DISCLAIMER: What you are about to read may cause discomfort for some. Please recall my first post, in which I explained that my philosophy as a Professor is to offer ideas for consideration, not absolute truth. Take my opinion, mull on it, ponder it, chew on it, and then come to your own conclusions.
As a general rule, we in the human population tend to believe in ourselves. When we attempt something, we expect that it will succeed. A runner who enters a marathon expects to finish the race. A theatre company expects to put on a great show. Even when we play the lottery, something inside us really thinks we'll win! I think it is wonderful, this confidence and optimism that we as a people group tend to have. What disappoints me, however, is that this trend does not extend into the one area where I believe it most needs to be: our relationships.
It seems to be a rare thing these days to see a couple who stays together. Even on our favorite television show, The L Word, there doesn't appear to be a single couple with a chance of making it! More importantly, in real life, our relationships aren't permanent. A year, two years, maybe even five - but then something happens: an affair, a big fight, lesbian bed death, or simply a desire for change, and then this relationship that has had time, money, emotions, and lives invested into it, is over. Those of you who have been through this know how difficult it is, and how scary it can be to start over and try again. The thing is, though, it seems like we typically expect relationships to fail. We go into relationships quickly, based on little more than possibility or opportunity. We know that it probably won't last, but don't really care.
Why is this bad, you may ask? What's the problem with enjoying relationships while they last and then moving on? Well, I just think it's hard on our hearts. We become jaded, hard-hearted, and less capable of being vulnerable and real with each other, which, in turn, hampers intimacy. And isn't that what a lover is? The one person with whom we are intimately tied, the one place where we are safe to be ourselves? Not only that, but staying with one person and one person only is good for you! It increases life expectancy and quality of life and a host of other things. You can read here and here and many other places I'm sure about the benefits of monogamy and long term commitment. Basically, it's good for your health and your emotional well-being, and it's good for families and communities. Ideally, in love, we are looking for a partner - someone to do life with. It requires time, growth, and work, which can be daunting, especially if we feel we must do it over and over again - but the reward is worth it.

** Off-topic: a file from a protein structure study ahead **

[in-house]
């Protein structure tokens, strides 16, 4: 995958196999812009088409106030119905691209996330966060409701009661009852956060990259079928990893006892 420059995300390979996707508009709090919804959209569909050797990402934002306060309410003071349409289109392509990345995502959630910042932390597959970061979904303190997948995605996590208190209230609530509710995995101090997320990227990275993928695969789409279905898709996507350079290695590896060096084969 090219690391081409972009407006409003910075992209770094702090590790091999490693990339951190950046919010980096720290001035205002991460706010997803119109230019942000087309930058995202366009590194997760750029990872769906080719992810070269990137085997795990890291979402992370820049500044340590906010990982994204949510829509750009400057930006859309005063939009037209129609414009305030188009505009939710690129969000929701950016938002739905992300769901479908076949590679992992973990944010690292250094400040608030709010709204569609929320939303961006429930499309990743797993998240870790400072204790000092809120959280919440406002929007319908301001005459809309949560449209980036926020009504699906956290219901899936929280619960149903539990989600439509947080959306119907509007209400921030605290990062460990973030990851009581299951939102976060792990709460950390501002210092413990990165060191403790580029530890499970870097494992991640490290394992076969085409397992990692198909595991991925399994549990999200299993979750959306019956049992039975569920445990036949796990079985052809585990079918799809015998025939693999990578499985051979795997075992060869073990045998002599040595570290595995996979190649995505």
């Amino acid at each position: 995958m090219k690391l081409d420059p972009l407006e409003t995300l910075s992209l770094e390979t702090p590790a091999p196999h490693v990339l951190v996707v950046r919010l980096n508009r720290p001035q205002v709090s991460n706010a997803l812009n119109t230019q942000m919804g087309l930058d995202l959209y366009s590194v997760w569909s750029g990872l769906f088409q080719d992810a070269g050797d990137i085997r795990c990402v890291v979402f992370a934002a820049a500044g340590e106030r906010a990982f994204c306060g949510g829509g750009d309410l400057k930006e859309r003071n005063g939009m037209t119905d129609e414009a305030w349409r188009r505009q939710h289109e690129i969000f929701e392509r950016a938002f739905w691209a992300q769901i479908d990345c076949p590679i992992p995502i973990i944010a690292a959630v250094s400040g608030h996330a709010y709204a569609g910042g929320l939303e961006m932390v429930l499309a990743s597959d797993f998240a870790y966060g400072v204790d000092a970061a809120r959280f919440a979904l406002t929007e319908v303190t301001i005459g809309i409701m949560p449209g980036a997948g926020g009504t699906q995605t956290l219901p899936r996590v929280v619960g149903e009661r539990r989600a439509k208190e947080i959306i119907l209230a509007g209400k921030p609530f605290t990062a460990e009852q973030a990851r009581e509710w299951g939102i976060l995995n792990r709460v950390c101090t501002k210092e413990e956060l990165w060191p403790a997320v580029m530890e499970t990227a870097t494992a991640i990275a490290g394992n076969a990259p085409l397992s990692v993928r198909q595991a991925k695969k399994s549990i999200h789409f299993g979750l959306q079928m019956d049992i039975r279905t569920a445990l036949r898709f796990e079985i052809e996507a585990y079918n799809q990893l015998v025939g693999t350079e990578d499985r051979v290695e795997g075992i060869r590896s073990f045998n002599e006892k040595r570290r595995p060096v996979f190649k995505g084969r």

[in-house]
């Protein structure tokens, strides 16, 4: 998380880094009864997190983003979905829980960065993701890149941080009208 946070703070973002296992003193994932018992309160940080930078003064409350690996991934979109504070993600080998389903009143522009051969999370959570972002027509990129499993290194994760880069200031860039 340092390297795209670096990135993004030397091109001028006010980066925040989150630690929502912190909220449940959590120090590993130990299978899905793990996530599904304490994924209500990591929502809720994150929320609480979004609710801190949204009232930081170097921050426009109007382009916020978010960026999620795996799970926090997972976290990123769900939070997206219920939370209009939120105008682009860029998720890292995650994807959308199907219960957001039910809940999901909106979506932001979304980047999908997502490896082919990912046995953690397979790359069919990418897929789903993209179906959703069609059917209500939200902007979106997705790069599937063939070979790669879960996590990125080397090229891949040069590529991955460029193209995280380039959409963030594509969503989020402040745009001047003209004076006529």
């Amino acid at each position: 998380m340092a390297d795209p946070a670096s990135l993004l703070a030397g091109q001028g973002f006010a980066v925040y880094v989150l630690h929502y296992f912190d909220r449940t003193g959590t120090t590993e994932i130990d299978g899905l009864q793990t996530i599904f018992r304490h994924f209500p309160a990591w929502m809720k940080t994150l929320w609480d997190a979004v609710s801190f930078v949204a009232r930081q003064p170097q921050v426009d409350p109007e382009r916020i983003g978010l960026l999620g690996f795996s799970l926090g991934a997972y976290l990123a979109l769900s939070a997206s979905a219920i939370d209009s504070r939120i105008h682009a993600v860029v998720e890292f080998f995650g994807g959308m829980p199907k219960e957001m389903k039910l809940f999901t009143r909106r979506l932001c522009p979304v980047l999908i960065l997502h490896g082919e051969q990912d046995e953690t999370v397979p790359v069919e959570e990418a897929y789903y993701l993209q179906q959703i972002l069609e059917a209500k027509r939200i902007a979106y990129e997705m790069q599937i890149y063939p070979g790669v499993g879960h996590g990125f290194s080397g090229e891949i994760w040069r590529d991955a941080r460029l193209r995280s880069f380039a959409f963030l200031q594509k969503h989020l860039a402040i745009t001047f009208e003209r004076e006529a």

I realize there is a bitter element to this discussion in that we as a people group are still denied the freedom to marry and make that lifelong commitment. However, I do believe things will be changing in the near political future, and I also think that it doesn't much matter what other people think - we can still choose to have the kind of relationships that are best for us. You know what else? It might even help the cause, if we can show that in spite of discrimination, we still value the idea of marriage, more so than the heterosexual community at times. A columnist by the name of William Saletan wrote an excellent article about gay covenant marriage - choosing the kind of life-long commitment that straight couples are failing to maintain every day. It's something worth considering.
You know, I have not always been a member of this fantastic community of lesbians. I was a card-carrying breeder for a large portion of my life. This gives me a unique insight into both groups of people, and I can tell you that this phenomenon plagues not just the lesbian community, but our entire generation. So many young couples approach romantic relationships with the idea that once it has served its purpose, or once it becomes difficult, then it is finished and it's time to give up. The goes for gay couples, straight couples, and everyone in between. It's funny - many outspoken conservatives and right-wingers like to blame homosexuality for the high divorce rate and the breakdown of the family. My thoughts? It's the expectation of failure.
When I wrote "our generation" in the above paragraph, I was referring largely to the under-40 age group. See, the curious discovery for me was the different viewpoint that many in the "wiser" generation have. I spoke to several older lesbians who informed me that they still expect relationships to last forever. One woman (who told me she had celebrated over twenty five 21st birthdays) said that she had been with her current partner for 5 years, and fully expected to spend the rest of her life with that woman. She confessed, though, that she felt the same about her previous partner, with whom she shared 13 years. It is even visible among the gay community. Just last weekend at church, we honored two men who were celebrating their 35 year anniversary.
So what happened between that generation and ours, that we've gone from "till death do us part" to something resembling "till we don't want to anymore"? Use divorce as a search query on Google and you will be inundated with theories on that; I have a few myself. Rather than dwell on the past, though, I think we should focus more on changing our expectations and our behaviors, so that we can begin to reverse the trend. We should support and encourage couples in our community. We should throw them showers when they have weddings or civil unions. We should honor their anniversaries and other milestones. We should have a little bit of faith in the strength of our hearts to endure difficult times and expect success in this are of our lives as well.